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A dialog should open for you to upload your data file:

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After uploading your data file, your screen should look similar to this:

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In the above screenshot you see:

  1. A “+” and a “-” links to increase or decrease the size of the scatter plots.
  2. Two links for how to color the plot, if uniform color or by group
  3. Which data columns to plot.
  4. Which groups to breakdown in scatter plots
  5. The scatter plots

More details about each are given next. If your file has too many data columns and you only want to visualize pairwise scatter plots of a few of them, this can be done by unchecking the boxes under “Include variables” corresponding to the columns you want to hide.

In order to brush off points out of a given a pairwise interval in one of the subplots, just hold click on a point on the axis and drag the mouse to select the interval. Only one subplot can be brushed at a given time. After hiding one of the variables and brushing the plot, the chart should look like the one below.

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If you click on the “group” link under “select a variable to color”, your data points will be assigned colors according to the group they belong to, as in the screenshot below.

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If you check any two boxes under “Drill and Expand”, the first checked box will be made the x-axis of all subplots and the variables corresponding tot he unchecked boxes will be in the y-axes of each row of subplots. The second checked box will be broken into multiple smaller intervals, which effectively brushes the data into tiny intervals, each represented in a subplot.

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I hope you find these tools useful!

 

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Extracting Data from Borg Runtime Files

When using the I/O version of Borg MOEA, there is an option to output runtime information throughout optimization (this information is saved to the file designated by the “-R” flag at a frequency set by the “-F” flag). These files can be very useful in diagnostics of the search process, but the appropriate information must first be extracted from the files. One issue I ran into was figuring out how to extract specific information from these files, rather than everything. Conveniently, with MOEAFramework this can be done with ease.  In section 11.2.2 of the Manual (MOEAFramework 2.7), the ExtractData command is explained.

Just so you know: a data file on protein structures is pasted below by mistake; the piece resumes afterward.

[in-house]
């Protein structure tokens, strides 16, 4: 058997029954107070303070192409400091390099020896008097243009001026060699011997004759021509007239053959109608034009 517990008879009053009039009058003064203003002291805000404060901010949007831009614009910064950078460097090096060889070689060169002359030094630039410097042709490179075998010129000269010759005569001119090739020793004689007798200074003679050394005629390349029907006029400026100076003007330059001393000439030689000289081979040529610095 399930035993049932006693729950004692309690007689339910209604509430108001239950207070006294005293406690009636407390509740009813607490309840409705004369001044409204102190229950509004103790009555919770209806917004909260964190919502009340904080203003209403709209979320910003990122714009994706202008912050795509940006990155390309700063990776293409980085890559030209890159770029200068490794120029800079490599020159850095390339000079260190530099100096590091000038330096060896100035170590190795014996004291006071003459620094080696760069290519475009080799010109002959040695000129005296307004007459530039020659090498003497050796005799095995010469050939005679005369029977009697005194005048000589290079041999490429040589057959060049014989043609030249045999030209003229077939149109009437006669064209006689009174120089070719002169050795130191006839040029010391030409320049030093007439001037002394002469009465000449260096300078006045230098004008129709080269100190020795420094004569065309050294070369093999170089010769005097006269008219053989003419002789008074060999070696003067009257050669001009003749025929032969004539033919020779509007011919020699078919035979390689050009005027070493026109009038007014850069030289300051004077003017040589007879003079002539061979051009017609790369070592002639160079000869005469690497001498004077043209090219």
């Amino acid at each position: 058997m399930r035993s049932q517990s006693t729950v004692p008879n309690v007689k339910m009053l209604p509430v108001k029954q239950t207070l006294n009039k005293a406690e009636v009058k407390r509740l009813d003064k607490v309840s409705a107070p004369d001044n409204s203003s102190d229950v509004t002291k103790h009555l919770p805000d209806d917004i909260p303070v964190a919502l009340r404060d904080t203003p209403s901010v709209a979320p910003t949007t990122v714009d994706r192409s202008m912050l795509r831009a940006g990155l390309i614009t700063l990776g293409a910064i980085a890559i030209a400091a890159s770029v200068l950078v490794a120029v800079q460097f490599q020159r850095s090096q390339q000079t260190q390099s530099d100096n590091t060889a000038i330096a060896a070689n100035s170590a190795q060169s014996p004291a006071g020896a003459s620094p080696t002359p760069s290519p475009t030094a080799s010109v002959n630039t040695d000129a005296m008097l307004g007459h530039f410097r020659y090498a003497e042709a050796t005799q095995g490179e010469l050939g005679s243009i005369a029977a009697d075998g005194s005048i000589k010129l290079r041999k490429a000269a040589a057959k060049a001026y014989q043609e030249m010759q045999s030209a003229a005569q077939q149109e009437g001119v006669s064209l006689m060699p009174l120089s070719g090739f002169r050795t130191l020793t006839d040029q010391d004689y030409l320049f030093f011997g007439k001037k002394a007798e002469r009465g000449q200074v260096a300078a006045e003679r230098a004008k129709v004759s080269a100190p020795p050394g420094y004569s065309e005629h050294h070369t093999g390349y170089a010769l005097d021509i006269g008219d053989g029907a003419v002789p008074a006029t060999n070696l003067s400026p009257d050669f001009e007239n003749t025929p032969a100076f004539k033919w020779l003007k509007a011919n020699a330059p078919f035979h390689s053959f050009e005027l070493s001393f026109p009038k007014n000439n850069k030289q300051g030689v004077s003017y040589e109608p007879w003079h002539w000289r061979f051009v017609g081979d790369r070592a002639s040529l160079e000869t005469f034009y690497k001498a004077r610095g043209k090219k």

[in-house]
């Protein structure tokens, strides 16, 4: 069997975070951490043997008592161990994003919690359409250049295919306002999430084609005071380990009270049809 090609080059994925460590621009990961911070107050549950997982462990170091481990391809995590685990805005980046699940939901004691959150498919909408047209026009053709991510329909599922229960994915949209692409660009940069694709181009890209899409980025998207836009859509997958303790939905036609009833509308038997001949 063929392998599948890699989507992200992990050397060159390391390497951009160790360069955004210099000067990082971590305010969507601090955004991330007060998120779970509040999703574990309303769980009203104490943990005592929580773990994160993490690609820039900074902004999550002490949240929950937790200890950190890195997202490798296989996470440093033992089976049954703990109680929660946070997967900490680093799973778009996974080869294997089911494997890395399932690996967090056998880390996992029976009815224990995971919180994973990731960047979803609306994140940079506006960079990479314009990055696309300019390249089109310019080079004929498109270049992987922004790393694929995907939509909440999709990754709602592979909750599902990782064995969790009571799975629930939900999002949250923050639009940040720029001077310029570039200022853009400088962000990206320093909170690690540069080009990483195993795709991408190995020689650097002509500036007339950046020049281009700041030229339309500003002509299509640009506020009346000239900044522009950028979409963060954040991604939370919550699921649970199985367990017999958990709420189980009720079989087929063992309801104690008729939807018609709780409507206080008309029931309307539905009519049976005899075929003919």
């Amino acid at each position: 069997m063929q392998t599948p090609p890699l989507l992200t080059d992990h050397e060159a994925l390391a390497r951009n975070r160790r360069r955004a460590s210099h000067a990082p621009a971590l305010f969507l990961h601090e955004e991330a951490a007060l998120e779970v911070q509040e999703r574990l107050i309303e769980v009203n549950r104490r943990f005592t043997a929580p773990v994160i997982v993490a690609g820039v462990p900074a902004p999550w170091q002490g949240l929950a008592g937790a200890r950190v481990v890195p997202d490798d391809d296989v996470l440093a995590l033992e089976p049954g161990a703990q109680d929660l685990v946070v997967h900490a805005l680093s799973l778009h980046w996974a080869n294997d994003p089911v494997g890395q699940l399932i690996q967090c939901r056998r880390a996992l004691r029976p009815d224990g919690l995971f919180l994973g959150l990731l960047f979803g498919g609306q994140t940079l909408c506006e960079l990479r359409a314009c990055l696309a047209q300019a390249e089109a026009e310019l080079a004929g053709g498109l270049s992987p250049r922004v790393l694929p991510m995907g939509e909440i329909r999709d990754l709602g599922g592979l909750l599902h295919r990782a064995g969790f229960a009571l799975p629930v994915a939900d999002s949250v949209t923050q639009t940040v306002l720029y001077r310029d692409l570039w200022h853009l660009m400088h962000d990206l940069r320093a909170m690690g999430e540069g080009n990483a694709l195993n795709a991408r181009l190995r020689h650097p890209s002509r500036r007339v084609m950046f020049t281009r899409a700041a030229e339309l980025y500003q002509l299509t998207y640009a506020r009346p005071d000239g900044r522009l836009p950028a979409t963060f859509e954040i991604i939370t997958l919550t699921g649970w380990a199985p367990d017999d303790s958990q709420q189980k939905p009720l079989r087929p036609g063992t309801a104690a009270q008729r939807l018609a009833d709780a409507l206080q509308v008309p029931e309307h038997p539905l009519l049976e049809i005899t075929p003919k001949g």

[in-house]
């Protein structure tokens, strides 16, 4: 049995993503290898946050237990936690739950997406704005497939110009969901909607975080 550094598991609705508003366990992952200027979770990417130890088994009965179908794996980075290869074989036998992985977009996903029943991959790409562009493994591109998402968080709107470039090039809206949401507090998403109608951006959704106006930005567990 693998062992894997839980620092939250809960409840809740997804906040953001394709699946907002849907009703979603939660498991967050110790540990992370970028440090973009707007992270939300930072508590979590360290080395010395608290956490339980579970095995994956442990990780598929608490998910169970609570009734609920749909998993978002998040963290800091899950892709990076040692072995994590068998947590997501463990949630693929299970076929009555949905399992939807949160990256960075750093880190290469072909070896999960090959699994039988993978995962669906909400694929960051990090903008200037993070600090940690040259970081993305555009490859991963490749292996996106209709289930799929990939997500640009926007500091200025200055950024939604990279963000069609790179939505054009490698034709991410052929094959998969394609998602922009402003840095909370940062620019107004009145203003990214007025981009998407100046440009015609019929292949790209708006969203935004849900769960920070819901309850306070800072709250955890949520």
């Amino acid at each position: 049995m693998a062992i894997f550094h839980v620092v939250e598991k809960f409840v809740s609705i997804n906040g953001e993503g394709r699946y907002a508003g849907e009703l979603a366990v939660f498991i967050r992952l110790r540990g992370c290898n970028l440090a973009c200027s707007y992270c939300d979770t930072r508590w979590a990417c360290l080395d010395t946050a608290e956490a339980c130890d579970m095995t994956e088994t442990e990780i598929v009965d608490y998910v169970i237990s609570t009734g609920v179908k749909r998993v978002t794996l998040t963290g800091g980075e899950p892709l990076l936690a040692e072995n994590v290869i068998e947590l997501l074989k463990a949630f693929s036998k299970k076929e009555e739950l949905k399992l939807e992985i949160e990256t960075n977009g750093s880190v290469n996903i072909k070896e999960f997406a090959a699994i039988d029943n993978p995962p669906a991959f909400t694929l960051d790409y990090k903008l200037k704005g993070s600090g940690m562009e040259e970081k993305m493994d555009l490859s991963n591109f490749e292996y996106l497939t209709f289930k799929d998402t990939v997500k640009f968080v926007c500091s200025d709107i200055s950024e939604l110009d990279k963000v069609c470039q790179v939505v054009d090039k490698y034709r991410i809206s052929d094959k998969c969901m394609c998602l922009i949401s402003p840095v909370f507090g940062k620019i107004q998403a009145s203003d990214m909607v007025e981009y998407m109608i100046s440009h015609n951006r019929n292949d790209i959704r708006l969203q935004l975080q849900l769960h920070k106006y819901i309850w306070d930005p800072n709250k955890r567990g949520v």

To begin, you’ll want to have your runtime file, your reference set and the directory for MOEAFramework all in the same directory. Once you have these files together, you can use a command line similar to the one below to extract data from the runtime file:

java org.moeaframework.analysis.sensitivity.ExtractData 
  --problem {problem in MOEAFramework} 
  --input {your runtime file}
  --reference {your reference set}
  --output {youroutput file}
  NFE ElapsedTime +hypervolume

Now, there are three comments that may be useful on this. First, you may need to add some additional commands after the initial “java” to ensure MOEAFramework will be located and run correctly. You can tell java where to find the MOEAFramework .JAR file by using “-Djava.ext.dirs={directory}” and you can tell it which .JAR to use by using “-classpath {MOEAFramework….jar}”.

Second, you can include additional performance indicators in any order. For example, generational distance is included with +generational, and additive ϵ-indicator with +epsilon. Others can be found in section 11.2.2 of the manual.

Third, I found that even if your problem is not included in MOEAFramework, “-dimension” can be used instead of “–problem”. For this, you simply tell MOEAFramework the number of dimensions (objectives) in the objective space.